Cattle producers have been watching pasture productivity underperform due to dry conditions. Lower forage availability in pastures and hayfields has farmers investigating alternative forage options.
Supplementing stressed pastures with hay can help fill the forage gap. It is crucial to feed hay as efficiently as possible, especially with elevated hay prices. Unrolling only the amount of hay cows will eat is a strategy that can be deployed. Unrolling large quantities of hay will result in waste. Improved hay feeder designs can also limit waste and prevents spoilage. Drought conditions result in poor hay availability and increased prices. Thus, purchase and feed hay wisely to avoid ruining profit potential in your cattle operation.
Cornstalks, Straw, CRP Hay
While these forages are not traditionally the preferred choice, they are viable options to help meet roughage requirements. It is important to understand that these poor quality forages will fall short of meeting nutritional needs of your herd. When using straw, cornstalks, and CRP Hay, supplements are needed to fully meet protein and energy requirements. Options include distillers’ grain, corn gluten feed, soybean hulls, or grains. Processing or chopping straw and stalks can reduce particle sized helping decrease sorting and increase intake.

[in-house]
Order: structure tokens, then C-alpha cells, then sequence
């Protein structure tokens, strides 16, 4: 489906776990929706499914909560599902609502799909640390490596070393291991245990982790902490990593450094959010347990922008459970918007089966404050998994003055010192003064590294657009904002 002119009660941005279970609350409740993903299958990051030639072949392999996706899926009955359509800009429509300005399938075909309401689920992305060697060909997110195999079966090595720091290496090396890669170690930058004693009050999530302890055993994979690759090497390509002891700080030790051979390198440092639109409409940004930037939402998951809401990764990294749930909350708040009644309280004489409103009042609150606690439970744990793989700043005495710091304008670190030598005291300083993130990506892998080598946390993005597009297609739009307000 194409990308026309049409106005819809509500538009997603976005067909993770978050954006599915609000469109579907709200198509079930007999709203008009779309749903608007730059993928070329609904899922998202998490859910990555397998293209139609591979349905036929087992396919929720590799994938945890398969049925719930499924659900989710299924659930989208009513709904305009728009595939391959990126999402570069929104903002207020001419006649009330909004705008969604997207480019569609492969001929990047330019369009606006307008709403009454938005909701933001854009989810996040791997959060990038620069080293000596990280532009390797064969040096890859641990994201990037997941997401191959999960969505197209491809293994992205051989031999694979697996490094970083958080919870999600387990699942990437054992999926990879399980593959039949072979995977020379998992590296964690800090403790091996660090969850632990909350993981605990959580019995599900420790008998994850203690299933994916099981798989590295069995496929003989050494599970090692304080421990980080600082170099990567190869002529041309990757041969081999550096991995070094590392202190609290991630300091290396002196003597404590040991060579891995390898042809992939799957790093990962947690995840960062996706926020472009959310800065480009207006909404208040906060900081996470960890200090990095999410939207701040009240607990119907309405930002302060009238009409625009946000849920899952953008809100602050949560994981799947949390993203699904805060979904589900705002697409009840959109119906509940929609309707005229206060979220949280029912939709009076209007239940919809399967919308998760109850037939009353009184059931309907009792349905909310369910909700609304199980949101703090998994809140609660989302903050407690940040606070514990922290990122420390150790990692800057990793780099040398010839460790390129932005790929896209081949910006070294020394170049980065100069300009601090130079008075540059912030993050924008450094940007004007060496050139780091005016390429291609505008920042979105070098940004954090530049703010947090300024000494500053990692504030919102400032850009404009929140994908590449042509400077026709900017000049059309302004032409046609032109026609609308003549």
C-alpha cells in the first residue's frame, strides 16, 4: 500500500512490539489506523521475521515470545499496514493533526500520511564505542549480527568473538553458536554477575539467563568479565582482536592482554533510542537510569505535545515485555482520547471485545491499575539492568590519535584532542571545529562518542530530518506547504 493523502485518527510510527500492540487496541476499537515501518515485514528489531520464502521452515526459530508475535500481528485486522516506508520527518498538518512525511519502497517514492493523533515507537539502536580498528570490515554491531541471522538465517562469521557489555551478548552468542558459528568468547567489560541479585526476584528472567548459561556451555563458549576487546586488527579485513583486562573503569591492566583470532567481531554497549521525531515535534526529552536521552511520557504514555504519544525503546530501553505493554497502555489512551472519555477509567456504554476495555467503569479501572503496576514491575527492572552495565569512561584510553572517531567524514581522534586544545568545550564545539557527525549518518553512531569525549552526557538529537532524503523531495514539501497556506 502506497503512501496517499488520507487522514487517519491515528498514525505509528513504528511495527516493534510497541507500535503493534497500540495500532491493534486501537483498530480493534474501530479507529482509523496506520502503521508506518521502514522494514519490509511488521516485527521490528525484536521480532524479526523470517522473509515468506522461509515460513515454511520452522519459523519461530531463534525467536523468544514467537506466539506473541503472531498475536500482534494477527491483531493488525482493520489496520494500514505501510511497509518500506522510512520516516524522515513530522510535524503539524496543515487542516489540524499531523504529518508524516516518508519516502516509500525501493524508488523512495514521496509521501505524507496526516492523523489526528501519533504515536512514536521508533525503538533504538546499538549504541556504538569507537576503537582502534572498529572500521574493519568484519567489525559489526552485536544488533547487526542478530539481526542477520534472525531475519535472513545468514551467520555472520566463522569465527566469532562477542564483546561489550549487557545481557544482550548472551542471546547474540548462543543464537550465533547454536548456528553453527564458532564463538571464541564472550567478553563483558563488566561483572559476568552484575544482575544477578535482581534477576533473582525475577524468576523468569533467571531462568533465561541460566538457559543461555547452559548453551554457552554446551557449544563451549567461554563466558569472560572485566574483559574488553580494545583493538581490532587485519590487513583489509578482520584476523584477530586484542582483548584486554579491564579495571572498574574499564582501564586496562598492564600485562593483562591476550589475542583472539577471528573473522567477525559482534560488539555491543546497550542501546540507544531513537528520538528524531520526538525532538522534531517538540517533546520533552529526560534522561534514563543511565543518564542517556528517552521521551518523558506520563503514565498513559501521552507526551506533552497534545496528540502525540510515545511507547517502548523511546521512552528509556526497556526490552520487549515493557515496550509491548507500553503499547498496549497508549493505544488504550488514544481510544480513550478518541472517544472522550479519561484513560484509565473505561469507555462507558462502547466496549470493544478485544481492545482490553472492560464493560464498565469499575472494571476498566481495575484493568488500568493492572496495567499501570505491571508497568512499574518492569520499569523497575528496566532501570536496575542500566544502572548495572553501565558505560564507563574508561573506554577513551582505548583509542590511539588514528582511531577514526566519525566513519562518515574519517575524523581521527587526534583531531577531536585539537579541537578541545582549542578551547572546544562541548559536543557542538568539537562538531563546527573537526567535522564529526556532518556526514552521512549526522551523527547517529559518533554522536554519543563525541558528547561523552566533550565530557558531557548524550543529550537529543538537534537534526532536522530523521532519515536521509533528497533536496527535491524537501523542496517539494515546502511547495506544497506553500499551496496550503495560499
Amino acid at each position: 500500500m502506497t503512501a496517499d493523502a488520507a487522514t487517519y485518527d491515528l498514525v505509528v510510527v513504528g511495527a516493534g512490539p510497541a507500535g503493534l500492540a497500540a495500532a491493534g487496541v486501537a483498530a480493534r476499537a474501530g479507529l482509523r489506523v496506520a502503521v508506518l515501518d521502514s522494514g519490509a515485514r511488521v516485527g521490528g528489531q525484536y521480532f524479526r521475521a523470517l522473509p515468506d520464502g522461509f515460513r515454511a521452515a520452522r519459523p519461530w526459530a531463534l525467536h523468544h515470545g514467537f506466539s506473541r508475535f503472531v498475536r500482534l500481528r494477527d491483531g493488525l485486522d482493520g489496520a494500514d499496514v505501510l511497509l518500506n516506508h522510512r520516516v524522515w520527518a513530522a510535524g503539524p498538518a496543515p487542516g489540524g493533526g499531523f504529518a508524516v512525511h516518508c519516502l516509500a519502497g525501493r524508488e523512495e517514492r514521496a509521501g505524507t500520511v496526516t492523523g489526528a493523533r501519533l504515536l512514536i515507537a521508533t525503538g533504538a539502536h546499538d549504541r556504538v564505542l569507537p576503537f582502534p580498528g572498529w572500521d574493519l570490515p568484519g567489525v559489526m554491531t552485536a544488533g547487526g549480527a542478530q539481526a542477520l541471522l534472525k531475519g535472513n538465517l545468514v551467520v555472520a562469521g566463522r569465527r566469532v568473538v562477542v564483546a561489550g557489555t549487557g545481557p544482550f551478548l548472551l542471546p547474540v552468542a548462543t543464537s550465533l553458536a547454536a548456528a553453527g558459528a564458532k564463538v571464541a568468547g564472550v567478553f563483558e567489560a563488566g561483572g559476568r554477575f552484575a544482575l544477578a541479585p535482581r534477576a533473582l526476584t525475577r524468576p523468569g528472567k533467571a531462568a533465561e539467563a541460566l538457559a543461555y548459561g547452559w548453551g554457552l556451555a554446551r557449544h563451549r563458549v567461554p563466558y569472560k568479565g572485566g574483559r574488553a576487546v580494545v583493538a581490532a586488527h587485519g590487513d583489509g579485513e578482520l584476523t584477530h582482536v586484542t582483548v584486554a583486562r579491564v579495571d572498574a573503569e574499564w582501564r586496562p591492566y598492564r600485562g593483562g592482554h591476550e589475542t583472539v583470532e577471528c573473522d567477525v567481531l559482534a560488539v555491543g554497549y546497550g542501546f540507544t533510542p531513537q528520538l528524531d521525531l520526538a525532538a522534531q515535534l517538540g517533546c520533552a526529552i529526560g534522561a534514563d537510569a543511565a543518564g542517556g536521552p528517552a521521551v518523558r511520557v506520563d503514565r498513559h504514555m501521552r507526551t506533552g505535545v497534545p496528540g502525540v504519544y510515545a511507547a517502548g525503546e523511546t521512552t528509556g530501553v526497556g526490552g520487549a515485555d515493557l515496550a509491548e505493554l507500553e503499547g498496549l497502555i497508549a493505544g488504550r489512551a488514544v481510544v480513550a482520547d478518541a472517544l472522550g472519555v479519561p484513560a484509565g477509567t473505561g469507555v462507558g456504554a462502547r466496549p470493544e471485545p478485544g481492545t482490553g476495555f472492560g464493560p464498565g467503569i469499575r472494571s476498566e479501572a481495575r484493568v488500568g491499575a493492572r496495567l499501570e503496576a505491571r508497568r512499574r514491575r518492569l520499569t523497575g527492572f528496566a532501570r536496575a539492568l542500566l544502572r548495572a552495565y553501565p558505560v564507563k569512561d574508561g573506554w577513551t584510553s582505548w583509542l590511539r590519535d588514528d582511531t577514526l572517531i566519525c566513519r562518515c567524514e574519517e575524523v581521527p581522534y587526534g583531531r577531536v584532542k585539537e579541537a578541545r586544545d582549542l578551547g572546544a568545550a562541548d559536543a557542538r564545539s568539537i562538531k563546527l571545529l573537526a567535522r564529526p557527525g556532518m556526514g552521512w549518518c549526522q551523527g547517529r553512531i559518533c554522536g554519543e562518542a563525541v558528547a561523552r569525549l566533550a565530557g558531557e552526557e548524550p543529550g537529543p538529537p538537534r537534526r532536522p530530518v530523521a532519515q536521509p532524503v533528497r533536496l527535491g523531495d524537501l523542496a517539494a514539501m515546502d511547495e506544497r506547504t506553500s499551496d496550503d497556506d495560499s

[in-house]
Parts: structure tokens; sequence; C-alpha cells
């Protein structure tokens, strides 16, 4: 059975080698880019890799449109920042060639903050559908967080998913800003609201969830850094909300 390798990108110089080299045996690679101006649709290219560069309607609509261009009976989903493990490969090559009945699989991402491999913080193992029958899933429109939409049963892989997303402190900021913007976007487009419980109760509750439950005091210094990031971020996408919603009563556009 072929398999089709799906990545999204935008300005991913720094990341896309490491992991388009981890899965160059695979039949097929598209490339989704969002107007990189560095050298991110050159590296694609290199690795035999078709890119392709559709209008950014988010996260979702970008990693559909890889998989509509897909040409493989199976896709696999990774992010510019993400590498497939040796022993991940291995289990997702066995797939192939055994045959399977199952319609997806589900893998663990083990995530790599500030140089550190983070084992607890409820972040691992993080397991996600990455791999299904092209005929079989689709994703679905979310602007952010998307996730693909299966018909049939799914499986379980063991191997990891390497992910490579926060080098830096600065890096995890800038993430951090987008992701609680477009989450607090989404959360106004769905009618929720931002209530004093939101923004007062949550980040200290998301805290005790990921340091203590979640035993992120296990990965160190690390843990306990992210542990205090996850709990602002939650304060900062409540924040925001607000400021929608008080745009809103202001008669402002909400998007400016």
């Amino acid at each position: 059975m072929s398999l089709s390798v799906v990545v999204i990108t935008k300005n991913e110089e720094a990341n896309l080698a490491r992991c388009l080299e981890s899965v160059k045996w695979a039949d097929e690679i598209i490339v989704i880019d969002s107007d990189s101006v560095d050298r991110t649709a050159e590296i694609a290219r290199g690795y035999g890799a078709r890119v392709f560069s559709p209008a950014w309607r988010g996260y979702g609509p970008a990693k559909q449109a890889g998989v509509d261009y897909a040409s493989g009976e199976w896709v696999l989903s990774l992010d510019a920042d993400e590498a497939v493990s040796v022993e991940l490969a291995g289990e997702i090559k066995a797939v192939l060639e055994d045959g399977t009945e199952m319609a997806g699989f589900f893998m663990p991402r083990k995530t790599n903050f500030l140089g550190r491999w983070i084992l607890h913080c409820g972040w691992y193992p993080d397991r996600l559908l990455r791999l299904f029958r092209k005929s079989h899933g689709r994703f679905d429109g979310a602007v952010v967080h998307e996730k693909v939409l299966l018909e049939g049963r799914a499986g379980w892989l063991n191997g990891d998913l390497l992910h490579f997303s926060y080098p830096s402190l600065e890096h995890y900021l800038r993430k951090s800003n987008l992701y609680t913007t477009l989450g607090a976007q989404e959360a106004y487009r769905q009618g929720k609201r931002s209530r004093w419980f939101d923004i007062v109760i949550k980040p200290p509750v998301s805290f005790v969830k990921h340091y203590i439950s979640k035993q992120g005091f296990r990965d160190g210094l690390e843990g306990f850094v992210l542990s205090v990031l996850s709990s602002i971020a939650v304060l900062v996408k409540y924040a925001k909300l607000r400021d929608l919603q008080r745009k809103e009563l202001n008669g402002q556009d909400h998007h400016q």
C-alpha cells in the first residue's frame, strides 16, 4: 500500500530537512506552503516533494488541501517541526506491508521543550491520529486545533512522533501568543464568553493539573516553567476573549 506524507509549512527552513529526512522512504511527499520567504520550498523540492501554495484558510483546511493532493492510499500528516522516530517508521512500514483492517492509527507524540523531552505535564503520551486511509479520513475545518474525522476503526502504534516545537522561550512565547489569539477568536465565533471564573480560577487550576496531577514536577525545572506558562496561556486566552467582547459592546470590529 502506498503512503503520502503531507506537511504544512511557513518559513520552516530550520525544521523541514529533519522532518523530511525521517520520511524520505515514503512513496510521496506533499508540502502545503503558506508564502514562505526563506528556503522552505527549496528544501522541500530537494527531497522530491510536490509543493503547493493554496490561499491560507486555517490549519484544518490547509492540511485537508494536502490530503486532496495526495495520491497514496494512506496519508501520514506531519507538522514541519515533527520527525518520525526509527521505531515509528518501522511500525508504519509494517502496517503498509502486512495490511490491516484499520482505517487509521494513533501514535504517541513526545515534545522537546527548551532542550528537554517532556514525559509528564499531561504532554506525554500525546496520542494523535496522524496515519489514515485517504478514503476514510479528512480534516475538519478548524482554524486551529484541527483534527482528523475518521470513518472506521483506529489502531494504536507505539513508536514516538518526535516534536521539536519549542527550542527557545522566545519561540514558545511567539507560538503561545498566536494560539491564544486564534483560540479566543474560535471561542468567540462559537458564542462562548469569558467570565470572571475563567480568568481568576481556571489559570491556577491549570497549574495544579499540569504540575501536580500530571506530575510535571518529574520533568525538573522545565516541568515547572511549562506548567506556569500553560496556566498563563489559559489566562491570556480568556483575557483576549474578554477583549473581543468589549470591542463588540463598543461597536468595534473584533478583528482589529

Soybeans for Hay
If drought conditions worsen, harvesting soybeans for hay or silage can be a good way to salvage beans. When harvesting soybeans for forage you should harvest them when the leaves begin to turn yellow, but before pods drop. Soybean hay can have similar nutritional value to alfalfa hay if harvested properly.
Incorporate Total Mixed Rations
Feeding a total mixed ration (TMR) allows you to be in complete control of your livestock’s diet. TMR’S do require equipment and infrastructure. By controlling the amount and type of roughage in a diet waste can be reduced. Using a TMR can allow a variety of different ingredients to be combined into a balanced, least-cost ration. Many times wet feeds, off-spec waste stream products, and poor quality forages can be utilized much more efficiently to create a low-cost ration for beef cows.
As poor as pastures are looking across the state it’s worthwhile to consider planting summer annuals to fill forage needs. There are many different variety’s available including sorghums, sudangrass, teff, and millets.
Planting summer annuals needs to be timely and the window for planting is closing. Areas planted with summer annuals can be ready for use in as little as forty-five days if the weather cooperates. One thing to keep in mind with summer annuals is nitrate toxicity. Forages may need to be tested before allowing livestock to graze.
Overall, its time evaluate potential alternative roughages. Thinking outside the box can be a big advantage during times of challenge. Utilizing current hay as efficiently as possible is important. Alternative forages can be incorporated into beef cow rations with proper planning.